For generations New Zealanders have farmed for capital gain but they need to make a profit every year, says Te Puke chartered account Trudi Ballantyne.
The nine-year average rate of return on total assets for sheep and beef farmers is 0.97 percent and for dairy farmers the average during seven years is 4.74 per cent return, says Trudi, who is owner of Business Results Group.
“Is this good enough, especially given the risk in farming?” she asks.
“Volatility is a given in agriculture – weather, exchange rates, commodity prices, biosecurity – whatever the reason the stars will hardly ever be aligned.
“Therefore farmers need to build capacity to handle that volatility – they need to plan for the bad years.”
There are lessons to be learned from 2009 when the milk price crashed. “It had been a good year previously and was expected to be a similar year again. But how many farmers had to go to the bank manager, cap in hand and borrow on average another $1 per kilogram of milk solids?”
The latest milk payout record of $8 saw many farmers bank a lot of their profits by repaying debt.
“Sure they may have had to borrow it back again now – but they built capacity into their system which put them in a much stronger position than if they had made other choices with that cash.
“This needs to be the mentality moving forward – make hay while the sun shines – but be prepared to batten down the hatches when bad times come – because they will come again.”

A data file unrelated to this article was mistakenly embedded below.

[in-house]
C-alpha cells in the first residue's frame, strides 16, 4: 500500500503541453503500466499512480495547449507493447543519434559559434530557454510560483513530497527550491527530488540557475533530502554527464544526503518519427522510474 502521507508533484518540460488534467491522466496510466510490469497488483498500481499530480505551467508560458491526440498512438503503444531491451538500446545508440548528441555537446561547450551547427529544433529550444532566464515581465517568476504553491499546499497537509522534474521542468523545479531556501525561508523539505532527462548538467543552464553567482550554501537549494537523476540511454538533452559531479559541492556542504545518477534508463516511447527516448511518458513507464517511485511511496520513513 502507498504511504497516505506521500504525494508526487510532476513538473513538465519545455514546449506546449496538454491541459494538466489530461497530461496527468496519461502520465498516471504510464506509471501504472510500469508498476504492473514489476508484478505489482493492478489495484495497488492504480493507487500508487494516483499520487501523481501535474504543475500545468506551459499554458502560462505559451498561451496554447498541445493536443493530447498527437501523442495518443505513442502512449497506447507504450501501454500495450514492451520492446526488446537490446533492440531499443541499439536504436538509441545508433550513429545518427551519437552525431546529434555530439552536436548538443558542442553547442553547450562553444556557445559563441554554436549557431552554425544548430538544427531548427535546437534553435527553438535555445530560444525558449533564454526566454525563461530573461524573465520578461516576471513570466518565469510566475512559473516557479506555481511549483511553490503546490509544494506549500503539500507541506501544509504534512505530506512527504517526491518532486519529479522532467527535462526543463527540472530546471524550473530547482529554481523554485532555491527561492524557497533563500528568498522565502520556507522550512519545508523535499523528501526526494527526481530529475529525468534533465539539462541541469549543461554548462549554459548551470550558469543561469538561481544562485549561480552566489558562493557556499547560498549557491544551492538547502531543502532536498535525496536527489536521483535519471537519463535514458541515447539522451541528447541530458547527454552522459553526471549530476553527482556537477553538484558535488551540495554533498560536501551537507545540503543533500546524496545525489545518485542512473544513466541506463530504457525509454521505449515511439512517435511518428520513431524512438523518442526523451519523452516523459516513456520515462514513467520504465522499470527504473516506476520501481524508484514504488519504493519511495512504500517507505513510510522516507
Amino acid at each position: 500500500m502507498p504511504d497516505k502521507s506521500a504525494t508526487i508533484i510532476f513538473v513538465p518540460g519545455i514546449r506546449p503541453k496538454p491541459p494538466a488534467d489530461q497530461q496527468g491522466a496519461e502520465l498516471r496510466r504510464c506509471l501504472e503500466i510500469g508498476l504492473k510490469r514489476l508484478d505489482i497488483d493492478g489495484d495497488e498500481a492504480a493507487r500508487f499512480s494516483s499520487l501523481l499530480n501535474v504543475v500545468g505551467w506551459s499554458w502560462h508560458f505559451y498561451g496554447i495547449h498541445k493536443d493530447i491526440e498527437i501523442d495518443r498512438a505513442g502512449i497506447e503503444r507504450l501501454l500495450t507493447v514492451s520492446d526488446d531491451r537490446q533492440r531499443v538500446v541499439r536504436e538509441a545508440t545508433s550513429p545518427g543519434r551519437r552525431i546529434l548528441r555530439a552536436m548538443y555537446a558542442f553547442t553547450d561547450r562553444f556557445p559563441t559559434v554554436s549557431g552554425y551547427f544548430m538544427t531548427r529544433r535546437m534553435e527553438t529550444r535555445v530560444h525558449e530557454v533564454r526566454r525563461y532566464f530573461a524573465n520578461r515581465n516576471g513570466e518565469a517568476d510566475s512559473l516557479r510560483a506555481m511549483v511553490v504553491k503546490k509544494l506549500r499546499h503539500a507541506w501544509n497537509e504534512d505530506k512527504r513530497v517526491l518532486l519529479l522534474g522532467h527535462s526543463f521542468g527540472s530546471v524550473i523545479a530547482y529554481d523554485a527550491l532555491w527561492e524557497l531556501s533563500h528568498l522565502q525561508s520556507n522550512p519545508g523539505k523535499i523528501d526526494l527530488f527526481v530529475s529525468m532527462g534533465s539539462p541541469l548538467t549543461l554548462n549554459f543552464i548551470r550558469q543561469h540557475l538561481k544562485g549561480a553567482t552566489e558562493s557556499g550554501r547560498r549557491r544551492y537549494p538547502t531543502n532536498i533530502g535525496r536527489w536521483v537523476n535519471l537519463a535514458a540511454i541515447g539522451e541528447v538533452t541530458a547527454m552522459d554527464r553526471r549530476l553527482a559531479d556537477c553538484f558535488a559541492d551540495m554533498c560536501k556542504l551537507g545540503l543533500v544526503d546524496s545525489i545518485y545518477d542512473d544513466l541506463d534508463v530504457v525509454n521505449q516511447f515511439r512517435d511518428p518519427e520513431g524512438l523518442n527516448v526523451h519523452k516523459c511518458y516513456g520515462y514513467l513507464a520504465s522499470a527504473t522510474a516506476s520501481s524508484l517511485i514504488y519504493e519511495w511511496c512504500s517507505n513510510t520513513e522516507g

Despite media reports, not all dairy farmers are making cash losses. There are some that will still make money this year. “When they make money in a bad year – guess what they do in a good year – makes lots of money. Without those profits we are not going to see people wanting to invest in our farms,” says Trudi.
There are a number of hurdles to being consistently profitable, says Trudi. “I definitely have two types of farmers on my books – those that are out there and are driven to continually improve their businesses – run things like a real business with business plans, goals, budgets, group of trusted advisors around them that they consult on a regular basis.
“The second type would be the ‘lifestyle farmer’ – not someone on a two hectare plot of land – but a real farmer who is happy in his space and doesn’t want to push the boundaries – doing what was always done.”
However, the future lies in getting talent, the right people doing the right jobs, including farm staff, family, accountants, bankers, farm advisors. “We need to create pathways for people in agriculture and not just on the farm but in all other aspects including science and processing.”
Maximising resources and making the most of what you have got is also vital. “How can we do all of those things we need to in order to continue farming if we don’t have consistent profits?”
Farmers may need to look at other opportunities and think about different crops, better grasses more suited to conditions now. The opportunities which tourism offer and the chance to deal more directly with the consumer could also be considered.
“Farmers need to think more creatively about all aspects of their farming system and to make some of the changes they are likely to need capital – where’s it going to come from? Doing things the way they have always been done won’t cut it moving forward.”
Trudi was among the speakers at the 70th Annual Provincial Conference and AGM for Bay of Plenty Federated Farmers.